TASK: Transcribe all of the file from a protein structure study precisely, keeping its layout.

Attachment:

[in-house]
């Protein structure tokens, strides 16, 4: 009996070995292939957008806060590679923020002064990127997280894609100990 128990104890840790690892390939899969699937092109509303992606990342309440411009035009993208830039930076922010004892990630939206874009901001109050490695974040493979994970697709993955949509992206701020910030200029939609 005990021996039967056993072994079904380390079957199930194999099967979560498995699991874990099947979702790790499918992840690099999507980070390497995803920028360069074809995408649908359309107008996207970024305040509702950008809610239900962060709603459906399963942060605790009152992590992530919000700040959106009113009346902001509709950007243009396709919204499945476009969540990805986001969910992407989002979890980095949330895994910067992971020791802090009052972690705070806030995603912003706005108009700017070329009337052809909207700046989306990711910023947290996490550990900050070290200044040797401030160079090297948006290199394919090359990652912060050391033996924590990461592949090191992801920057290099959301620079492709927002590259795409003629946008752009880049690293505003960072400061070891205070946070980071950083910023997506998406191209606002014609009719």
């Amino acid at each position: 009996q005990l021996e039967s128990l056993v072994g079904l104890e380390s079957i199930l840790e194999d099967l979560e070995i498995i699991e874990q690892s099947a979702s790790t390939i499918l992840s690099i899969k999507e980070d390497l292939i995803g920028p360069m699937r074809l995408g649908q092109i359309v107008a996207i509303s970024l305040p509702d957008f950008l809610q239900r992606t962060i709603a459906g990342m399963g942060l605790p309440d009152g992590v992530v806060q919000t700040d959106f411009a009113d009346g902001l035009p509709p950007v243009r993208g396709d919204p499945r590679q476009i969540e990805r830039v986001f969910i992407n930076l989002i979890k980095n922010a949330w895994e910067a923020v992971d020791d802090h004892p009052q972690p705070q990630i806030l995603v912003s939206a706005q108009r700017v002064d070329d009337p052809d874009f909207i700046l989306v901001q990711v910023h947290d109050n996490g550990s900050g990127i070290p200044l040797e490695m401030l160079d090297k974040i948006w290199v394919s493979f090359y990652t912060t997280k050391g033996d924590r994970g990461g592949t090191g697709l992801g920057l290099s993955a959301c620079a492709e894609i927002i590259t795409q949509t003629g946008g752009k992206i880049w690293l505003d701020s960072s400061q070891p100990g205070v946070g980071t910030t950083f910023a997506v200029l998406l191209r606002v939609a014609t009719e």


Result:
[in-house]
């Protein structure tokens, strides 16, 4: 009996070995292939957008806060590679923020002064990127997280894609100990 128990104890840790690892390939899969699937092109509303992606990342309440411009035009993208830039930076922010004892990630939206874009901001109050490695974040493979994970697709993955949509992206701020910030200029939609 005990021996039967056993072994079904380390079957199930194999099967979560498995699991874990099947979702790790499918992840690099999507980070390497995803920028360069074809995408649908359309107008996207970024305040509702950008809610239900962060709603459906399963942060605790009152992590992530919000700040959106009113009346902001509709950007243009396709919204499945476009969540990805986001969910992407989002979890980095949330895994910067992971020791802090009052972690705070806030995603912003706005108009700017070329009337052809909207700046989306990711910023947290996490550990900050070290200044040797401030160079090297948006290199394919090359990652912060050391033996924590990461592949090191992801920057290099959301620079492709927002590259795409003629946008752009880049690293505003960072400061070891205070946070980071950083910023997506998406191209606002014609009719």
């Amino acid at each position: 009996q005990l021996e039967s128990l056993v072994g079904l104890e380390s079957i199930l840790e194999d099967l979560e070995i498995i699991e874990q690892s099947a979702s790790t390939i499918l992840s690099i899969k999507e980070d390497l292939i995803g920028p360069m699937r074809l995408g649908q092109i359309v107008a996207i509303s970024l305040p509702d957008f950008l809610q239900r992606t962060i709603a459906g990342m399963g942060l605790p309440d009152g992590v992530v806060q919000t700040d959106f411009a009113d009346g902001l035009p509709p950007v243009r993208g396709d919204p499945r590679q476009i969540e990805r830039v986001f969910i992407n930076l989002i979890k980095n922010a949330w895994e910067a923020v992971d020791d802090h004892p009052q972690p705070q990630i806030l995603v912003s939206a706005q108009r700017v002064d070329d009337p052809d874009f909207i700046l989306v901001q990711v910023h947290d109050n996490g550990s900050g990127i070290p200044l040797e490695m401030l160079d090297k974040i948006w290199v394919s493979f090359y990652t912060t997280k050391g033996d924590r994970g990461g592949t090191g697709l992801g920057l290099s993955a959301c620079a492709e894609i927002i590259t795409q949509t003629g946008g752009k992206i880049w690293l505003d701020s960072s400061q070891p100990g205070v946070g980071t910030t950083f910023a997506v200029l998406l191209r606002v939609a014609t009719e």